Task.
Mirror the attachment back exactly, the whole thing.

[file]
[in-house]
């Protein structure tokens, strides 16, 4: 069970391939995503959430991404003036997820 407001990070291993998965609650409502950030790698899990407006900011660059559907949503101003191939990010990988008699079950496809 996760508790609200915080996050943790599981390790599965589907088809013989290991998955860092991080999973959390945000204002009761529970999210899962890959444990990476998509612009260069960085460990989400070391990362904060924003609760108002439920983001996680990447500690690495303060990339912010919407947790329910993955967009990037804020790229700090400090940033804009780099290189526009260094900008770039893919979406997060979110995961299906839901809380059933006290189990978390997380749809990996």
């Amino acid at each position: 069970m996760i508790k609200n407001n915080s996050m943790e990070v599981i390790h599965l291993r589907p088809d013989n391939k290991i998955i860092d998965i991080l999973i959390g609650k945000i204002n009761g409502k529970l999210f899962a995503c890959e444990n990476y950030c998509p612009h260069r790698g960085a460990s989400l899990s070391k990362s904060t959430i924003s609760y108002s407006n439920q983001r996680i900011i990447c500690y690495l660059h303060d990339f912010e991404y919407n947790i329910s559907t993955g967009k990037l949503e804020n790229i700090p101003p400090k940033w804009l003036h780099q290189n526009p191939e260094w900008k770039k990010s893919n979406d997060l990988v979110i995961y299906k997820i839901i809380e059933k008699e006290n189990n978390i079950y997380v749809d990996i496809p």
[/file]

[in-house]
């Protein structure tokens, strides 16, 4: 069970391939995503959430991404003036997820 407001990070291993998965609650409502950030790698899990407006900011660059559907949503101003191939990010990988008699079950496809 996760508790609200915080996050943790599981390790599965589907088809013989290991998955860092991080999973959390945000204002009761529970999210899962890959444990990476998509612009260069960085460990989400070391990362904060924003609760108002439920983001996680990447500690690495303060990339912010919407947790329910993955967009990037804020790229700090400090940033804009780099290189526009260094900008770039893919979406997060979110995961299906839901809380059933006290189990978390997380749809990996």
């Amino acid at each position: 069970m996760i508790k609200n407001n915080s996050m943790e990070v599981i390790h599965l291993r589907p088809d013989n391939k290991i998955i860092d998965i991080l999973i959390g609650k945000i204002n009761g409502k529970l999210f899962a995503c890959e444990n990476y950030c998509p612009h260069r790698g960085a460990s989400l899990s070391k990362s904060t959430i924003s609760y108002s407006n439920q983001r996680i900011i990447c500690y690495l660059h303060d990339f912010e991404y919407n947790i329910s559907t993955g967009k990037l949503e804020n790229i700090p101003p400090k940033w804009l003036h780099q290189n526009p191939e260094w900008k770039k990010s893919n979406d997060l990988v979110i995961y299906k997820i839901i809380e059933k008699e006290n189990n978390i079950y997380v749809d990996i496809p």